The delayed opening of Discovery Charter middle school could mean a financial boon of more than $1 million if all 350 students that were projected to enroll in the public charter school instead attend Durham Public Schools in the fall.
Discovery Charter officials announced Wednesday that they will ask the State Board of Education to push back the opening of the school until fall of 2018 because Durham County is likely to be sued in Superior Court over the county Board of Adjustment's approval of the charter school's site plan.
The Science, Technology, Engineering, Arts, Mathematics (S.T.E.A.M.)-themed school was supposed to open in September, but a group of neighbors has complained about traffic and expressed concern about potential harm to nearby Little River Reservoir.
Because charter schools are public schools, local funding for students follow them to whatever public school they attend.
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At $3,000 per student, Durham Public Schools would get to keep more than $1 million in local dollars if all 350 attend DPS middle schools for the 2017-18 school year.
“This will reduce the amount we will have to pass through to the charters and will allow us to save some positions in schools,” Aaron Beaulieu, the school district's chief financial officer, said in response to questions about Discovery Charter's decision to delay its opening.
Superintendent Bert L'Homme has said a very tight budget year would lead to job losses.
A reduction in enrollment means a loss of state dollars to pay for teachers.
DPS projected enrollment in the county's charter schools would grow by 700 students, about half of which would have been fueled by the opening of Discovery Charter.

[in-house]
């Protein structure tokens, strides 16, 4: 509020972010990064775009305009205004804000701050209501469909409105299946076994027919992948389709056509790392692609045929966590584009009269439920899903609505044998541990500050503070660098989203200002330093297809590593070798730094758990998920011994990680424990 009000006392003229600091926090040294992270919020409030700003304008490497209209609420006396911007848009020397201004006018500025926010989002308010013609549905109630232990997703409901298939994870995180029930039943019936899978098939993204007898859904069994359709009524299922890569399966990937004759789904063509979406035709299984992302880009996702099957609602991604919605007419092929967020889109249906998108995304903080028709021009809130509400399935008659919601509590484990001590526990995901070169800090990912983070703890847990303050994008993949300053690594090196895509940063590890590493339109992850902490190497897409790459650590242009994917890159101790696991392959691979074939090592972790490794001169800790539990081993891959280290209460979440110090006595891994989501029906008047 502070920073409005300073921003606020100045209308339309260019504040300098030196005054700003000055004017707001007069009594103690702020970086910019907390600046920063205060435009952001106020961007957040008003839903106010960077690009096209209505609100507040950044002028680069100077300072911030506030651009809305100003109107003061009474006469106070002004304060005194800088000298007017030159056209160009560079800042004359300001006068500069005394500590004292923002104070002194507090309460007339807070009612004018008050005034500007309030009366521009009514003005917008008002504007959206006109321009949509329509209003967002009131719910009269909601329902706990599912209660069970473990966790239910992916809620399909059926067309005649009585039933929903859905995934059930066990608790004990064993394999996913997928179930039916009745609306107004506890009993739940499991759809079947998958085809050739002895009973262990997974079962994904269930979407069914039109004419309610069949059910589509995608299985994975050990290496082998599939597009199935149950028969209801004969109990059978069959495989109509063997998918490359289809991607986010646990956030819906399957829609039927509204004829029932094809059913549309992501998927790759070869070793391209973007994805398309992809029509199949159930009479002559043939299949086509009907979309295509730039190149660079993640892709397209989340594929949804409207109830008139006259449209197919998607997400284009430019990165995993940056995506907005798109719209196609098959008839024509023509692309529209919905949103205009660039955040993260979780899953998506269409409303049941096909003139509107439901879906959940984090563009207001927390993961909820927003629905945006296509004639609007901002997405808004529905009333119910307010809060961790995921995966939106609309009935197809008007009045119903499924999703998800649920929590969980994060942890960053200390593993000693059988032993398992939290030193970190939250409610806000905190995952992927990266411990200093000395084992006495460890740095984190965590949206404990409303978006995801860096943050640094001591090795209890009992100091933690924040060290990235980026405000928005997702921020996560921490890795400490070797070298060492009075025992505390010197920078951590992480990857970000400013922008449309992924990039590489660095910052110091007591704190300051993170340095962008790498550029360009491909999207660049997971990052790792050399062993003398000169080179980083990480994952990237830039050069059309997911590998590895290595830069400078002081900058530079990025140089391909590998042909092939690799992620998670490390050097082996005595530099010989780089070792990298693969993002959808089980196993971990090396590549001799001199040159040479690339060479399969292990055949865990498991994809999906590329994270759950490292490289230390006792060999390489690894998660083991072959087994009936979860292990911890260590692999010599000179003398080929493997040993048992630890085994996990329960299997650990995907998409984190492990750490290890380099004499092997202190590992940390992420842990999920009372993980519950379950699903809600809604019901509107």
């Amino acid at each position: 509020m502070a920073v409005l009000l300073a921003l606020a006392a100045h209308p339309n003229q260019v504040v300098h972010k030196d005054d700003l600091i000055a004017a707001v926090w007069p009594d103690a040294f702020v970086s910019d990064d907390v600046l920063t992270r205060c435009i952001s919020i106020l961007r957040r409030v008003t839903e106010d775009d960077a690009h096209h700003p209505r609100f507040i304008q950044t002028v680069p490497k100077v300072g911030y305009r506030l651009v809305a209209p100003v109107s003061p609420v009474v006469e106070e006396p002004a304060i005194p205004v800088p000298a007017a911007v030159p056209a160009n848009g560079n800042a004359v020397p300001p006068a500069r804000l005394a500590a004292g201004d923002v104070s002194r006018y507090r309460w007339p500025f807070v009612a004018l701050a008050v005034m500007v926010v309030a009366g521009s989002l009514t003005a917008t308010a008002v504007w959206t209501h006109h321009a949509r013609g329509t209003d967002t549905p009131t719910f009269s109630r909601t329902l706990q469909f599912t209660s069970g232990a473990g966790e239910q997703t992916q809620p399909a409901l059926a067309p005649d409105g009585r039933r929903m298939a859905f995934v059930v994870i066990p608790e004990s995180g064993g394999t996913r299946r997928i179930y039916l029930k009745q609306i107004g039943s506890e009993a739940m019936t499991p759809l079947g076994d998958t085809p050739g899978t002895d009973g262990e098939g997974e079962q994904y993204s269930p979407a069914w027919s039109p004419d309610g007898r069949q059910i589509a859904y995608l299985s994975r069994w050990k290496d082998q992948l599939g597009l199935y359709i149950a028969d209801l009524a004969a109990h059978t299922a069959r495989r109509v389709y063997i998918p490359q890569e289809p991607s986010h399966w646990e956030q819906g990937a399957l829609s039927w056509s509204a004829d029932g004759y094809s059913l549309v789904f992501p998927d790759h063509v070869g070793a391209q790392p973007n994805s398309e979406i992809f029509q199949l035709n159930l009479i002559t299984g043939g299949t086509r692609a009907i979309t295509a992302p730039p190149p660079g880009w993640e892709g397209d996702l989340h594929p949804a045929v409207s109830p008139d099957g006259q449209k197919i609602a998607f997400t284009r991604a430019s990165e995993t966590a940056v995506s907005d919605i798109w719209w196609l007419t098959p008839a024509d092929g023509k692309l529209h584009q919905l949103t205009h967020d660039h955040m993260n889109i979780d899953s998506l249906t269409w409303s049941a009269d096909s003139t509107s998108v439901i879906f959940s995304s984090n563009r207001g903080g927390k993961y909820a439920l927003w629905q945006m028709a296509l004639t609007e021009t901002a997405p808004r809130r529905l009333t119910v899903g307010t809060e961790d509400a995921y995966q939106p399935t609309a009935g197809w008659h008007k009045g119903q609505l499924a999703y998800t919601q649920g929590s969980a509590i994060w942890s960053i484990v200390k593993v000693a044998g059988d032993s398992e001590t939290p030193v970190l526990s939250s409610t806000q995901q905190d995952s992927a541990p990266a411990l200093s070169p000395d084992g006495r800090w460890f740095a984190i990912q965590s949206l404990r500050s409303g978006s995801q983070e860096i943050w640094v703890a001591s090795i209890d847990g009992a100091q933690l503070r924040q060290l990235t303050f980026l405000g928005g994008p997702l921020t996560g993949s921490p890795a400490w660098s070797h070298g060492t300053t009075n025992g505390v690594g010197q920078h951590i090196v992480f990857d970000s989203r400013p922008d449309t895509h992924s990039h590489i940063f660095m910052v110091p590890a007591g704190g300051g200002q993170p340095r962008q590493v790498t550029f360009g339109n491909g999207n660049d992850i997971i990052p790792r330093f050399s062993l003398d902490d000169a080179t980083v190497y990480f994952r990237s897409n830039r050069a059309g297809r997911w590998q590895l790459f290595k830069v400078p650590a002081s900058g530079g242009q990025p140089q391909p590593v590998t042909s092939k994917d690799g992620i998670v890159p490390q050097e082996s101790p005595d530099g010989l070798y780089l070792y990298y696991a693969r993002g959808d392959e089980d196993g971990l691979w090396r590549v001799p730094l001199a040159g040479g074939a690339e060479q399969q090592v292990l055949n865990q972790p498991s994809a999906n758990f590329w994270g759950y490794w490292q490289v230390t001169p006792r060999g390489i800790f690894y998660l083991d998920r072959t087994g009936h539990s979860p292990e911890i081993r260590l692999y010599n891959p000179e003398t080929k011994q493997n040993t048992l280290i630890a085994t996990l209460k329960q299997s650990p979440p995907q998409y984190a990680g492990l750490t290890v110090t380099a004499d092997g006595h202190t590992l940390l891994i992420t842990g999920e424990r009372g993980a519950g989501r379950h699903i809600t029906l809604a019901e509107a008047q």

As charter school enrollment grows, so does the amount of money DPS must pass on to them.
Including Discovery Charter, DPS projected its “pass through” to the county's 14 charter schools would grow 15.5 percent or $3.2 million, from $20.5 million to $23.7 million.
Beaulieu said the decision to delay the opening of Discovery Charter would not affect DPS’ “new money” request to the county of about $5 million — $630,000 of which is earmarked for enrollment growth — because net student growth would remain at about 200 students.
DPS' “pass through” savings could be even greater depending on how many high school students from Kestrel Heights enroll in DPS school.
The State Board of Education (SBE) ordered Kestrel Heights, also a public charter school, to close its high school at the end of the academic year after an internal investigation found the school, since 2008, awarded high school diplomas to 160 of its 399 graduates who didn’t meet the state’s requirements for one.
The school enrolled about 350 high school students this year. Just under 300 of the high school students live in Durham County.
The SBE has agreed to create a review panel to allow Kestrel officials to appeal the board’s decision to close the high school.
The panel will meet with Kestrel officials on Tuesday, April 4.
Kestrel will continue to operate its K-8 school.